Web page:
Wednesday, April 8, 2015


"In Kenya, an estimated three million, mostly poor, people live with intellectual and mental disabilities, according to NGO and United Nations figures. At the same time, the ratio of psychiatrists to the population is dismal -- just one psychiatrist to half a million people."

Those who have survives the many terrorist attacks in the last two years need care now! Through training local caregivers how to use simple art therapy activities, they can offer counseling anywhere,  anytime with the simple tools of crayon and paper.
With your help ART AID for KENYA will put together art kits and training books to be given to all those who attend training workshops. They in turn,  will return to their villages and begin their own art therapy counseling program and train others in their communities.
Student being helped after the latest April 2, 2015 Garissa college massacre.

Some of the faces of those who lost their lives in the Westgate Mall attack 2013

Students who survived the attack April 2, 2015 at Garissa college being taken to safety.

Plain clothes policeman help rescue woman and child from Westgate Mall 2013

Tuesday, February 10, 2015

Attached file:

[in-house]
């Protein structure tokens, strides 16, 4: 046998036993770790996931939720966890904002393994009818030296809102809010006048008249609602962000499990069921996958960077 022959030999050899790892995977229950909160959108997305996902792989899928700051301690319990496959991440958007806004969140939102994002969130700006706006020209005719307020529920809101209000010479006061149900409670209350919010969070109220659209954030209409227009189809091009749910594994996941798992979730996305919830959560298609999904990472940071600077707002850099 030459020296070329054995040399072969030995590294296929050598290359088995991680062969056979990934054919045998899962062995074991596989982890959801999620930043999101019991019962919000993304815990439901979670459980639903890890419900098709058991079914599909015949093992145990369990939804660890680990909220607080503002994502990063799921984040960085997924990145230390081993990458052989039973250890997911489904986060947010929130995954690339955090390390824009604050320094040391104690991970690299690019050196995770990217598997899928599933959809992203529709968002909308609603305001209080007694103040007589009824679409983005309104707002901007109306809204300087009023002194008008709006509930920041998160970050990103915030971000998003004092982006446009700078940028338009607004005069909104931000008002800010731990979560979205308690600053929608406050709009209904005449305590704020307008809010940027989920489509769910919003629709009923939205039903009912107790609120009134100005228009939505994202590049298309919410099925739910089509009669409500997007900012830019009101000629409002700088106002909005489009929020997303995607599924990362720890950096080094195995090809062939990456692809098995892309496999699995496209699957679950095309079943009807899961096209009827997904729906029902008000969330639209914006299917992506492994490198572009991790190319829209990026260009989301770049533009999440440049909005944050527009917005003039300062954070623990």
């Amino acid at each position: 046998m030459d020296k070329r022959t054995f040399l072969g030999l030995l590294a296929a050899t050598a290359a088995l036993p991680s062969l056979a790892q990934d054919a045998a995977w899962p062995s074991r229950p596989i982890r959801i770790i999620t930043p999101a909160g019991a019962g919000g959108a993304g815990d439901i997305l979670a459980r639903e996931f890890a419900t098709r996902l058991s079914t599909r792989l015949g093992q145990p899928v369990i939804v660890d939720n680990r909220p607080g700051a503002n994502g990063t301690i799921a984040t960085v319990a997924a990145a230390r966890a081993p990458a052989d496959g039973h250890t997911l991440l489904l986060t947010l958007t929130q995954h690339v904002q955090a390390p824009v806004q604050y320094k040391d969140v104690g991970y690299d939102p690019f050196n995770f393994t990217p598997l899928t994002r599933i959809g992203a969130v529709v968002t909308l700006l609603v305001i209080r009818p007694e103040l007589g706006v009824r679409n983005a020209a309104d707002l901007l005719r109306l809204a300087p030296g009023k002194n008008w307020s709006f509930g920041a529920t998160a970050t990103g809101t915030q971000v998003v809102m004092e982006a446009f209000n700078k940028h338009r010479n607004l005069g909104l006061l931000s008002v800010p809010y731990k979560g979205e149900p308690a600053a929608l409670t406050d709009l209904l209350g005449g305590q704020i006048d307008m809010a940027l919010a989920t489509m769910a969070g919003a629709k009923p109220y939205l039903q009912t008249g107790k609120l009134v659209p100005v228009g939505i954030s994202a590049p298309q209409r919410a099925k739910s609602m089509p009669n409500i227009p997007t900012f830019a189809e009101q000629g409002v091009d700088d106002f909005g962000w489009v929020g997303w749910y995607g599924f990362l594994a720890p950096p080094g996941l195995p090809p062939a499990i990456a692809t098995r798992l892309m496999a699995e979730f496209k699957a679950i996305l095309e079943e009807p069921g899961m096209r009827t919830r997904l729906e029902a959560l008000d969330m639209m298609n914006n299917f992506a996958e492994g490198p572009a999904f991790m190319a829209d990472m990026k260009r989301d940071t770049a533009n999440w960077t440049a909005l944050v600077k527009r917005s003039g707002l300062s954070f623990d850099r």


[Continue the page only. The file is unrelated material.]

The boys at Dixon's graduation

 Isaac amd Derick right after Stan started taking care of him

 This is the first home they all  lived in together. One room, but with their own beds, clothing, food and school books. Before they met Stan they  boys had not been allowed to go to school because they were made to work all day.
 Their first camping experience to Lake Navasha with they youth group.
 Stan and Isaac visiting the rural area at Christmas.
 The boys at their first school

Brothers-not by blood by by a bond that developed

 Dixon graduated from Crossroads Bible Institute. What a great day!
Isaac and Derick in the rural area where they will attend boarding school.

Tuesday, January 13, 2015

FLOODING AT REDMILE FARM: Some of you know Gabriel from the many stories we have told you. He was a farm pastor and encourage families living through the darkest days of Zimbabwe's farm invasions and land redistribution.